the Roman was coming into existence; for, as Sir Walter Raleigh puts it, "In Alexander's time learning and greatness had not traveled so far west as Rome, Alexander esteeming of Italy but as a barbarous country, and of Rome as but a village. But it was Babylon that stood in his eyes, and the fame of the East pierced his ears."
The recovered literature covers a vast field of human interest, in science, as in astronomy and mathematics, particularly in astronomy, for the Chaldeans were famous star-watchers, and had already named the stars and constellations, associating them with the deeds and mighty works of their heroes and demigods, so that the starlit sky became a pictured dome, and the zodiac a frieze to the Assyrian, reminding him of history or fable, like the sculptures and paintings which adorned the king's palaces; in religion and poetry, and in commerce, many of the tablets recording business contracts, and revealing a system of mortgage and banking, money being frequently lent at from thirteen to twenty per cent, which was moderate; for the advantages of cent per cent were already known and appreciated by these simple Semitic folk.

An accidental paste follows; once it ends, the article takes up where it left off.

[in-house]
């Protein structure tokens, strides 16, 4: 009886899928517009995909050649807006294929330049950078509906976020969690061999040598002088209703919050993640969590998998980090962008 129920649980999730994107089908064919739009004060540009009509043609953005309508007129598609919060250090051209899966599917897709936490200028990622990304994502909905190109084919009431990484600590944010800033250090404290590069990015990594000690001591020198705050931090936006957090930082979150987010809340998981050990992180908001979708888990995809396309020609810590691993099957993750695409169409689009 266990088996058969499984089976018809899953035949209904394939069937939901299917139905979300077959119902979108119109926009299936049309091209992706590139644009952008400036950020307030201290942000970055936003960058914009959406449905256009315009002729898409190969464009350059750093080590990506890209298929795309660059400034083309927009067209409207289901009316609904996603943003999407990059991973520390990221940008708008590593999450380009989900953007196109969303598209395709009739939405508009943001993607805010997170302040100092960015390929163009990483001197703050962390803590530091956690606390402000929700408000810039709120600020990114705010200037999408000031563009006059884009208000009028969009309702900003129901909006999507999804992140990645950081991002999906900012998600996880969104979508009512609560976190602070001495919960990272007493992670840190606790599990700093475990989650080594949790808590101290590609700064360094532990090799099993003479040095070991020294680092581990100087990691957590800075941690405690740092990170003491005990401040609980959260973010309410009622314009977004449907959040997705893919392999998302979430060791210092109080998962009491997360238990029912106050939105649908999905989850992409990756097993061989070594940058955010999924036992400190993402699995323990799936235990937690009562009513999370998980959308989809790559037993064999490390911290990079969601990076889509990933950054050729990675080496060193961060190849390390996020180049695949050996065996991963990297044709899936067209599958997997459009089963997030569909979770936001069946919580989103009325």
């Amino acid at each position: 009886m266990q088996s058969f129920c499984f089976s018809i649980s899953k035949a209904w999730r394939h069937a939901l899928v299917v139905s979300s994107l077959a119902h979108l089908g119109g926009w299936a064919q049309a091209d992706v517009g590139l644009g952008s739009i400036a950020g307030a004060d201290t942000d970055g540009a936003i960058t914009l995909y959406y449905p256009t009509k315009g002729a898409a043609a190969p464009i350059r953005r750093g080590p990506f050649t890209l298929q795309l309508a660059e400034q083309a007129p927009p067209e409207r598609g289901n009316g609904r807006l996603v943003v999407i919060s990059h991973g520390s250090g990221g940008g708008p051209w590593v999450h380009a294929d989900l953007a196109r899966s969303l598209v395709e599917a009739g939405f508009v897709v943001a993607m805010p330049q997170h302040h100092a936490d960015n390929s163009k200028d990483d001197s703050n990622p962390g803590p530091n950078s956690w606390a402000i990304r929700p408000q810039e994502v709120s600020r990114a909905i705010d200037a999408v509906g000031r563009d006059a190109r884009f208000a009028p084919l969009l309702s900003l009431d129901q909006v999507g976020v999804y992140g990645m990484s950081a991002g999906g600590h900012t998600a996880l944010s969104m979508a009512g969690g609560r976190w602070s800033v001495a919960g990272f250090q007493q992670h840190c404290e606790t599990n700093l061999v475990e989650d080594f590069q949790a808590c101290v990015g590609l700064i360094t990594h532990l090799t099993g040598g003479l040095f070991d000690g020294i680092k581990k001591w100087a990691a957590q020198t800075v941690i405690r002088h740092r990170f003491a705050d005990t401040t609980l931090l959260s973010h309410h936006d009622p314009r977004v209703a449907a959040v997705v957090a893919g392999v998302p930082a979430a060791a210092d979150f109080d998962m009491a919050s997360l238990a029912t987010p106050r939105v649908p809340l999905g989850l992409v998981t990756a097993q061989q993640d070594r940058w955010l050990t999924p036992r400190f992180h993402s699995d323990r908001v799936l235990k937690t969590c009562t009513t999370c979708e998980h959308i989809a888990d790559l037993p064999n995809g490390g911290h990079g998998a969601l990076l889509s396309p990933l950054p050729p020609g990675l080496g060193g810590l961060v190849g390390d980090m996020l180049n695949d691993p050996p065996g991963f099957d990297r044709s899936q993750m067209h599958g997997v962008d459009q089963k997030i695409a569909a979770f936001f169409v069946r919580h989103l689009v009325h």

It was among the tablets from King Assurbanipal's library at Nineveh that George Smith, now over twenty years ago, made a famous discovery. He found a fragment of a tablet, bearing words, which he deciphered as follows: "On the Mount Nizir the ship stood still. Then I took a dove, and let her fly. The dove flew hither and thither, but finding no resting place, returned to the ship." Every Englishman who knows his Bible would have guessed, as George Smith immediately did, that he had before him a piece of a Chaldean account of the deluge. He searched for more fragments, and found them. He went out to Assyria, visited the king's palace, and found still more tablets and pieces of tablets, some of them just those he required to fill up missing gaps in the story. Since its first translation by its discoverer it has been again translated and retranslated by some of the acutest scholars in Europe, so that we now possess a fairly complete knowledge of it; a few missing words or even lines, and occasional obscurities occur, but these are of no great importance. In a town which has the privilege to number the distinguished Assyriologist, Prof. Sayce, among its residents, there will be no necessity to present the story more than briefly. It runs as follows: Sitnapistim, the Chaldean Noah, is warned by Ea, the god of wisdom and the sea, that the gods of Surippak, a city on the Euphrates, even then extremely old, had decided in council to destroy mankind by a flood. Sitnapistim is told to build a ship in which to save himself, his family, household, and belongings. Anticipating the curiosity of his neighbors, since he had never before built a boat, he asks what answer he is to make